COLUMBUS, Ohio – The ruling Thursday by the United States Supreme Court (SCOTUS) that corporations and unions can now spend unlimited amounts of their treasury funds to influence federal political campaigns for Congress or the White House rewrites the rules on how campaigns will be conducted going forward in this year’s mid-term elections and for the race for president in 2012.
Until today, Federal law prohibited corporations and unions from using their general treasury funds to make independent expenditures for speech defined as an “electioneering communication” or for speech expressly advocating the election or defeat of a candidate.
But today’s 5-4 decision, authored by Justice Anthony Kennedy, by overturning a century of laws and practices on free speech in America that also eviscerates the law called McCain-Feingold that established federal campaign finance rules, opens the flood gates for more money to work its magic in American politics.
The court said the “Government may regulate corporate political speech through disclaimer and disclosure requirements, but it may not suppress that speech altogether.” While candidates cannot receive campaign contributions directly, corporations and unions can now create their own groups and conduct their own schemes during elections.
Justices Stevens, Ginsburg, Breyer and Sotomayor, known as the so-called liberal block of the court, dissented. Stevens’ opinion, 90 pages in length, said “The Court’s ruling threatens to undermine the integrity of elected institutions across the Nation. The path it has taken to reach its outcome will, I fear, do damage to this institution.”
The decision was in response to a case brought by an obscure conservative group called Citizens United against the Federal Election Commission. Reports on the decision say the court also overruled part of a 2003 decision that upheld restrictions on independent corporate expenditures. The decision upheld disclosure requirements for groups like Citizens United.
Citizens United had alleged in its lawsuit that its free speech rights were violated when the FEC moved to block it from using corporate cash to promote and air “Hillary: The Movie,” a feature-length movie harshly critical of then-Sen. Hillary Clinton – and current secretary of state – during her 2008 campaign for the Democratic presidential nomination, according to published reports on today’s decision.
Analysis of the ruling noted that the FEC asserted that the movie expressly opposed Clinton’s election and therefore was subject to campaign laws barring the use of corporate cash to air election ads, and requiring donor disclosure. Citizens United disagreed and sued.
Lower courts, reports say, sided with the FEC, and the Supreme Court first heard the case in March. But instead of coming back with a ruling, in June Chief Justice John Roberts asked the parties to return for a rare re-argument of the case – with a much broader focus. Roberts asked the parties that Instead of merely arguing whether federal election laws should have applied to “Hillary: The Movie,” they argue whether the court should reverse rulings in two prior cases upholding the government’s ability to limit corporate and union election spending.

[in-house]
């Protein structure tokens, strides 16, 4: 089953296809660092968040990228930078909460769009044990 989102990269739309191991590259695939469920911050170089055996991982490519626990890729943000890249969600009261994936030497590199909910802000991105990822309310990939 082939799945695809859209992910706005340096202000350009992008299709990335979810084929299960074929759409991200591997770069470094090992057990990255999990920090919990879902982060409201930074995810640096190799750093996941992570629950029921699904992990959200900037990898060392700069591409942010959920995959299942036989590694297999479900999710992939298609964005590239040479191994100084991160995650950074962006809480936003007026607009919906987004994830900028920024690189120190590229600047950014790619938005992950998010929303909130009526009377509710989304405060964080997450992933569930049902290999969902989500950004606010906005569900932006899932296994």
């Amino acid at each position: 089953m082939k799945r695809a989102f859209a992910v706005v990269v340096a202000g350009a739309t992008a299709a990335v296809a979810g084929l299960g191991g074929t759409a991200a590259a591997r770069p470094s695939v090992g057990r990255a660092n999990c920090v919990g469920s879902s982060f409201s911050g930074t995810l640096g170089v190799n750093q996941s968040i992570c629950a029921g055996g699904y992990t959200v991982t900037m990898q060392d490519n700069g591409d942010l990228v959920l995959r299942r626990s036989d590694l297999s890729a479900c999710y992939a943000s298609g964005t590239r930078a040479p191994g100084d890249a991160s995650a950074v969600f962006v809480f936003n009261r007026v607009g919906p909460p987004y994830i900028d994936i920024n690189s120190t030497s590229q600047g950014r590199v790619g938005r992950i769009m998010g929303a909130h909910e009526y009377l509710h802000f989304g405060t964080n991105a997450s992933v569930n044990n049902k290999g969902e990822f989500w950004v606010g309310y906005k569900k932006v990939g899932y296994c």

“If the Supreme Court reverses both longstanding and recent precedent to rule that free speech rights of corporations prevent Congress from enacting such common sense campaign finance regulations, we can expect an increase in political corruption, as well as a subversion of democratic principles of representation,” Monica Youn of the Justice Brennan responded in an email.
On the corruption front, she said such court-imposed deregulation would allow corporations to use their treasury funds to try to install candidates who support their agendas and to unseat lawmakers who resist corporate demands. Moreover, “in terms of our democracy, we can expect to see elected officials be beholden to corporate special interests rather than to the voters who elected them.” she said the stakes in this case, and in a series of ongoing cases in which the Supreme Court is expected to further consider deregulating campaign finance law, “are incredibly high.”
Ohio Sen. Sherrod Brown, speaking to reporters Thursday morning, said the court is not an elected body and that its decision is “troubling because more money, not less,” will flow into politics. He said special interest money from drug manufacturers and insurance companies and other large American companies is not good for the political system.
Senior New York Sen. Chuck Schumer said today’s SCOTUS ruling has “just predetermined the winners of this year’s elections”, and it won’t be individuals, he said, “it will be corporations.” Schumer said Congressional hearings will be held on the decision. “I haven’t seen a decision that more undermines democracy,” Schumer said at a press conference this morning. “We will regret the day that this decision has been issued.”
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